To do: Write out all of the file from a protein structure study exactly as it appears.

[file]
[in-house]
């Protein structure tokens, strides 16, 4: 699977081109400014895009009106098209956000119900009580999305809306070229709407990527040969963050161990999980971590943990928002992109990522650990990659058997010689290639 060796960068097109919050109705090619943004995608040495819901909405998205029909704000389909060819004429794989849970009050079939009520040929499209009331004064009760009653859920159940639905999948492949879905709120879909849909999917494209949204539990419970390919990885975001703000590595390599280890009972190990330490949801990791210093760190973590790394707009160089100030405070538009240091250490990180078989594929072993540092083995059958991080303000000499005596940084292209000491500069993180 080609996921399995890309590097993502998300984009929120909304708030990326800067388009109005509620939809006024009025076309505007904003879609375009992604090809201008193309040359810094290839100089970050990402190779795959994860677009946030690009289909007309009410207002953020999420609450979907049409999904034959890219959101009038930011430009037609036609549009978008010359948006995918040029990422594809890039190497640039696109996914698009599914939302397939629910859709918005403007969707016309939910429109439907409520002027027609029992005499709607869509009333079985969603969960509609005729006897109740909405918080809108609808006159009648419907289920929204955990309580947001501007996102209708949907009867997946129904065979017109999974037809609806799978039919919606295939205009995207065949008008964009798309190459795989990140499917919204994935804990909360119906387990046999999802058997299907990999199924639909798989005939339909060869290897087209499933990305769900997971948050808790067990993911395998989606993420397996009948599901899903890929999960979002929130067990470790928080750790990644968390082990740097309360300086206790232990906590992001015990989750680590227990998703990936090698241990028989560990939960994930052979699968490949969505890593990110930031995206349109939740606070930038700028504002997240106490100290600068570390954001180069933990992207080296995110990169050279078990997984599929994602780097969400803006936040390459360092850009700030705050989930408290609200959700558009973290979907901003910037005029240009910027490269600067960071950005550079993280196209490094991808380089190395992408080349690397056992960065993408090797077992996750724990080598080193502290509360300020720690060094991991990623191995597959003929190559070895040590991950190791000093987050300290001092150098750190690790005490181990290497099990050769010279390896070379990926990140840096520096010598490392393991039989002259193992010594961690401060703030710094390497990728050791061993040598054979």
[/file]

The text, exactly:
[in-house]
């Protein structure tokens, strides 16, 4: 699977081109400014895009009106098209956000119900009580999305809306070229709407990527040969963050161990999980971590943990928002992109990522650990990659058997010689290639 060796960068097109919050109705090619943004995608040495819901909405998205029909704000389909060819004429794989849970009050079939009520040929499209009331004064009760009653859920159940639905999948492949879905709120879909849909999917494209949204539990419970390919990885975001703000590595390599280890009972190990330490949801990791210093760190973590790394707009160089100030405070538009240091250490990180078989594929072993540092083995059958991080303000000499005596940084292209000491500069993180 080609996921399995890309590097993502998300984009929120909304708030990326800067388009109005509620939809006024009025076309505007904003879609375009992604090809201008193309040359810094290839100089970050990402190779795959994860677009946030690009289909007309009410207002953020999420609450979907049409999904034959890219959101009038930011430009037609036609549009978008010359948006995918040029990422594809890039190497640039696109996914698009599914939302397939629910859709918005403007969707016309939910429109439907409520002027027609029992005499709607869509009333079985969603969960509609005729006897109740909405918080809108609808006159009648419907289920929204955990309580947001501007996102209708949907009867997946129904065979017109999974037809609806799978039919919606295939205009995207065949008008964009798309190459795989990140499917919204994935804990909360119906387990046999999802058997299907990999199924639909798989005939339909060869290897087209499933990305769900997971948050808790067990993911395998989606993420397996009948599901899903890929999960979002929130067990470790928080750790990644968390082990740097309360300086206790232990906590992001015990989750680590227990998703990936090698241990028989560990939960994930052979699968490949969505890593990110930031995206349109939740606070930038700028504002997240106490100290600068570390954001180069933990992207080296995110990169050279078990997984599929994602780097969400803006936040390459360092850009700030705050989930408290609200959700558009973290979907901003910037005029240009910027490269600067960071950005550079993280196209490094991808380089190395992408080349690397056992960065993408090797077992996750724990080598080193502290509360300020720690060094991991990623191995597959003929190559070895040590991950190791000093987050300290001092150098750190690790005490181990290497099990050769010279390896070379990926990140840096520096010598490392393991039989002259193992010594961690401060703030710094390497990728050791061993040598054979």